A year of bombardment by Russian artillery has had a severely destructive impact on Ukrainian sports and their competitors.
Many saw their training facilities blown up. Some athletes went to the front to fight alongside their compatriots, and some were forced to flee the country to continue their careers.
Others used their success to support the Ukrainian cause, including heavyweight boxing champion Oleksandr Usyk: “I know the guys on the front lines were watching the fight. They sent me videos and I sent videos to them. I know that many boys cheered. This is our joint victory, so I think I cheered everyone up.”
It’s not easy to train or compete far away from your loved ones, but wherever they go, they feel loved.
Anna Ryzhykova, a 400m hurdle runner, went to Oregon in the United States to continue her training.
“In February and March, I was staying at home in my city, Dnipro, and I was scared about the war,” explained Anna. “I couldn’t imagine that I will continue my career. I didn’t think anything about sports. I thought, how I can survive and my family and my friends?”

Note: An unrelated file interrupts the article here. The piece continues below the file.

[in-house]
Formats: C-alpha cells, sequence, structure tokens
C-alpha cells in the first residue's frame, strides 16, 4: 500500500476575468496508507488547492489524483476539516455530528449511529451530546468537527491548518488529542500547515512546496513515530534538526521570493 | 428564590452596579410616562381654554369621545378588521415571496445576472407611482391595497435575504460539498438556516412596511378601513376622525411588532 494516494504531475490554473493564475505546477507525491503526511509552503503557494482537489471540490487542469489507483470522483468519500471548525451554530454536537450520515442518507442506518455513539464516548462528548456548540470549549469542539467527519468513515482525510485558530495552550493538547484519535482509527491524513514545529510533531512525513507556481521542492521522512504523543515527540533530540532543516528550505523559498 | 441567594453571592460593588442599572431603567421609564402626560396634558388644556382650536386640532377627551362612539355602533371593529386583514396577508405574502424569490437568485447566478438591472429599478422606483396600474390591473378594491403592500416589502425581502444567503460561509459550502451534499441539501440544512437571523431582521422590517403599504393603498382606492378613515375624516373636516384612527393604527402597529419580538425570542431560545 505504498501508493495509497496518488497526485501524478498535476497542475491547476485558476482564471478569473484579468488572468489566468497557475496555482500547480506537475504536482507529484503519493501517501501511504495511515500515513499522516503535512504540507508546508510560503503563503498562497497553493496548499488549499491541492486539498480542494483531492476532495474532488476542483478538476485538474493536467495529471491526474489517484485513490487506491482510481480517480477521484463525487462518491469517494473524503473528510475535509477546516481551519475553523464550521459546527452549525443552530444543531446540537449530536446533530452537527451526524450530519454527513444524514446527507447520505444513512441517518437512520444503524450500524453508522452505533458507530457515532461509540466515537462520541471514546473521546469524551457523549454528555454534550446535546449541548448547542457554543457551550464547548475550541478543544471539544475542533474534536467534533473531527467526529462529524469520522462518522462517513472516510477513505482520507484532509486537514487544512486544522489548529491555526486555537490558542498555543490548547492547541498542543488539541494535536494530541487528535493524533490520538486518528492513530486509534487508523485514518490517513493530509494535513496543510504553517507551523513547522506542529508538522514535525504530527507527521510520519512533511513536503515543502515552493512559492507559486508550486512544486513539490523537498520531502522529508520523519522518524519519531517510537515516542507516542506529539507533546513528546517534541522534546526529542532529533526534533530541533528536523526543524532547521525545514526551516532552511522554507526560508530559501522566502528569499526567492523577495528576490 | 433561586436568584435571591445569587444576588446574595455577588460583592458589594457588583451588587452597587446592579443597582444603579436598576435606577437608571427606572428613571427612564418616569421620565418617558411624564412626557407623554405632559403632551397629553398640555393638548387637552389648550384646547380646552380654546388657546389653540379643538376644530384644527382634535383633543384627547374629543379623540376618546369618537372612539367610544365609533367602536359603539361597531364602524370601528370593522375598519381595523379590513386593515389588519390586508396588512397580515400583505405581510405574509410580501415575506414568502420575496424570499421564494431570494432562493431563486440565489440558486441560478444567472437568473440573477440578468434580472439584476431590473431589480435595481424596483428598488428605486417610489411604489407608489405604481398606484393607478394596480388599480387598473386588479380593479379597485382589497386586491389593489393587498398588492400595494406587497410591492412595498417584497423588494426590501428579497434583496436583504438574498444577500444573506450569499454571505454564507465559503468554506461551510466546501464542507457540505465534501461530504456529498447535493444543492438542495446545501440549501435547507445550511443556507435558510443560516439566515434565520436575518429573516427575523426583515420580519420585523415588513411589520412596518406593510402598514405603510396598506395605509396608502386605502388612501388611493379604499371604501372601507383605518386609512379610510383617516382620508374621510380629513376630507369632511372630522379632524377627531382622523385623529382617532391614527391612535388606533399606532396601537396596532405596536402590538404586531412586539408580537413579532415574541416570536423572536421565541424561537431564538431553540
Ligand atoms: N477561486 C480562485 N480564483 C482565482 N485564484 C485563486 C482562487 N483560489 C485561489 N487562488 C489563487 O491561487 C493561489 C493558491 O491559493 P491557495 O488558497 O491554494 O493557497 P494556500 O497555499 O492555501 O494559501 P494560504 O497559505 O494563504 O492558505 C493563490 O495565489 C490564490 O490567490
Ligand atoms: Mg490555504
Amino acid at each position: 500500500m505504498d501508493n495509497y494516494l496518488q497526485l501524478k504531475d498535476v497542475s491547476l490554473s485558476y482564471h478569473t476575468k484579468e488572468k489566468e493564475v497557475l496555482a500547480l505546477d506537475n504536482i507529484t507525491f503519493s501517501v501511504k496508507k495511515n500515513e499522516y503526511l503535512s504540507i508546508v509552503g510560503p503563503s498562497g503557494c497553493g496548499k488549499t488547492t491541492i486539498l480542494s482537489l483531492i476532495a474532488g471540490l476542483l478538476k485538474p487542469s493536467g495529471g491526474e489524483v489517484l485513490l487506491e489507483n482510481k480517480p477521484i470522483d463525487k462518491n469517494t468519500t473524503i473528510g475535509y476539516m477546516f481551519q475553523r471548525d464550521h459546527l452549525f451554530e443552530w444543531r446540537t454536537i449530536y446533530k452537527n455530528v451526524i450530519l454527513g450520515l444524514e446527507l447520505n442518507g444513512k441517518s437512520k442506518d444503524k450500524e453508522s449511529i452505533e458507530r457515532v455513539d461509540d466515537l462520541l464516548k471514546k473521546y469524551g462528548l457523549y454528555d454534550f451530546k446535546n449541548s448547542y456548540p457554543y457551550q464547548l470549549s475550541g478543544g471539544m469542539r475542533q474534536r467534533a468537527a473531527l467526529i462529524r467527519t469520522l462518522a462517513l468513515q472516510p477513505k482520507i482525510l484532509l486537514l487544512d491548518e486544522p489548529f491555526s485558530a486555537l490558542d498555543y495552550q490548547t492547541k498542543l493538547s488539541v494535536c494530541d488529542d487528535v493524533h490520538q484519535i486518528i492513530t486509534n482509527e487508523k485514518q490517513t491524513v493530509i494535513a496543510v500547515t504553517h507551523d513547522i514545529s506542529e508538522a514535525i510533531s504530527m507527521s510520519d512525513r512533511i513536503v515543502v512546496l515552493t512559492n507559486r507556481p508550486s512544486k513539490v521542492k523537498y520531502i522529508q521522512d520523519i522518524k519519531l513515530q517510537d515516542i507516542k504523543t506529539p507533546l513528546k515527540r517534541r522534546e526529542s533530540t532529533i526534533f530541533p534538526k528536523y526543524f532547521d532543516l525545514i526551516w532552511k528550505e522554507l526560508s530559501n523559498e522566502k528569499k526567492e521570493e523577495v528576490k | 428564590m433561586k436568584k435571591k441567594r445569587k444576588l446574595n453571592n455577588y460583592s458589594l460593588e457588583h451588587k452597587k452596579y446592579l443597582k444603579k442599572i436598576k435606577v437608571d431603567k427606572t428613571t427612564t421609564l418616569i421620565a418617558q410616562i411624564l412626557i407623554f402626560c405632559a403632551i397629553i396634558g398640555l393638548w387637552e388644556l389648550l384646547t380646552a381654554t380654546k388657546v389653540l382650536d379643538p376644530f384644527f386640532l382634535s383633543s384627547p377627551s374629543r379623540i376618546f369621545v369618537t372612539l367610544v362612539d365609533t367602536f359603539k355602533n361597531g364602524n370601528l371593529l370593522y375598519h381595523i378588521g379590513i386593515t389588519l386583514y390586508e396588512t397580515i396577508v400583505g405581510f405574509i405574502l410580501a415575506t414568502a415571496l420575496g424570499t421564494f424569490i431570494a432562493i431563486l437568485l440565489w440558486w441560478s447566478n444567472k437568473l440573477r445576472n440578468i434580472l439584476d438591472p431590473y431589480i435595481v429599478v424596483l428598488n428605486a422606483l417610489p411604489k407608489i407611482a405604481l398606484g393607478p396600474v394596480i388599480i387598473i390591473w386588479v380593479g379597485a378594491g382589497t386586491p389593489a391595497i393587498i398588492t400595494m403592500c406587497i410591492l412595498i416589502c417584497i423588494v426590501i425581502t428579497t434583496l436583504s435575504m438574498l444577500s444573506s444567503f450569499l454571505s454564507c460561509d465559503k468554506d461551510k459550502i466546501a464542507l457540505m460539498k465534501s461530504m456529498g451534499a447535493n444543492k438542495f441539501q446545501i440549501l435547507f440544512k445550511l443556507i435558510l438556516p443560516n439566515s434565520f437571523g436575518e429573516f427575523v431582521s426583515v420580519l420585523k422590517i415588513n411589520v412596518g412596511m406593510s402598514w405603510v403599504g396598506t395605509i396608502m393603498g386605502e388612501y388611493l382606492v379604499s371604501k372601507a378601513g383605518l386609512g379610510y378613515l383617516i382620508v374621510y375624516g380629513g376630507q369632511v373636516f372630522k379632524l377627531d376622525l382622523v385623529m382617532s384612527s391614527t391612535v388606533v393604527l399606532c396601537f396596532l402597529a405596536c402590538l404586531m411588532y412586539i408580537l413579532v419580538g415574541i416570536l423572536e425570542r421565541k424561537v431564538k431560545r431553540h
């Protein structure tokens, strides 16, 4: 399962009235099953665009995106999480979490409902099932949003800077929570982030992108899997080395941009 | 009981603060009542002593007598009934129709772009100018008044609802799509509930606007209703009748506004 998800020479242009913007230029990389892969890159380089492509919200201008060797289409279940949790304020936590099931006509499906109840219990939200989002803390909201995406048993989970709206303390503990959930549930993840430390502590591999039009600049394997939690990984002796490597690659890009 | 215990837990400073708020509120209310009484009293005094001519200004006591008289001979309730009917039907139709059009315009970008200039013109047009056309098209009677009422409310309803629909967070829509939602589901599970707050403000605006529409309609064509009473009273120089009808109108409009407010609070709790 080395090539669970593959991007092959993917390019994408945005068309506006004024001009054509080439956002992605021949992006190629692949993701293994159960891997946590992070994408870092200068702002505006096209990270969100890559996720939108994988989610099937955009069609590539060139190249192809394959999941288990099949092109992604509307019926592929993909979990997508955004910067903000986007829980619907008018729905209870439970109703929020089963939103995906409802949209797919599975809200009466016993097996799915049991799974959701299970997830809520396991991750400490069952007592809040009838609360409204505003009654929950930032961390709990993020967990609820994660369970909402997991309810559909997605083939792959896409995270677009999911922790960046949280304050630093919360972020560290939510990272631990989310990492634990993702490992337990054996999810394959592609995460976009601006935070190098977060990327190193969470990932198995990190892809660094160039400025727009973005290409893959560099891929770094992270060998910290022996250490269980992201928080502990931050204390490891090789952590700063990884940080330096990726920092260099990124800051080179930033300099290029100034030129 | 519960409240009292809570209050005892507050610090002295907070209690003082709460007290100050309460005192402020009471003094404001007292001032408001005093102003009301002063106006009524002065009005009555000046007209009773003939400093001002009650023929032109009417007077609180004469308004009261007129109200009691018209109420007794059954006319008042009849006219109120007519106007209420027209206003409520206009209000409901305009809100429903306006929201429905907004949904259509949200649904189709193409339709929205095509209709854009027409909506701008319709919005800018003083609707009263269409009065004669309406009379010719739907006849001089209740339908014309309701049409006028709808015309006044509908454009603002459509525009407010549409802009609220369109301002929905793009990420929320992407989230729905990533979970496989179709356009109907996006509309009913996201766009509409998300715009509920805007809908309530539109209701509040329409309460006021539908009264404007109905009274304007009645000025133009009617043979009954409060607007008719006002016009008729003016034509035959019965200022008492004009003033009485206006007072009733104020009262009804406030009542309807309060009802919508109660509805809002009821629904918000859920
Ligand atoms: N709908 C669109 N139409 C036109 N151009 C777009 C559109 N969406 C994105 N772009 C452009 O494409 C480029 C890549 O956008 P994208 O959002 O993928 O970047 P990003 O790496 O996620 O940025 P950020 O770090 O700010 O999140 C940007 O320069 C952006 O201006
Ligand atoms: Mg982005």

Fellow 400m hurdle runner, Viktoriya Tkachuk, was also given the same opportunity.
“It’s really nice that every country, not some, but every country tries to support us, tries to write some message of support, for training, for training camp, for us, what we can do for your family?,” she said.”We are so far from Ukraine, but everyone tried to support us and we are not alone here.”
Ukrainian athletes represent a country at war, attacked by another nation accustomed to capitalising on the success of its athletes. They are aware they’re competing for more than medals.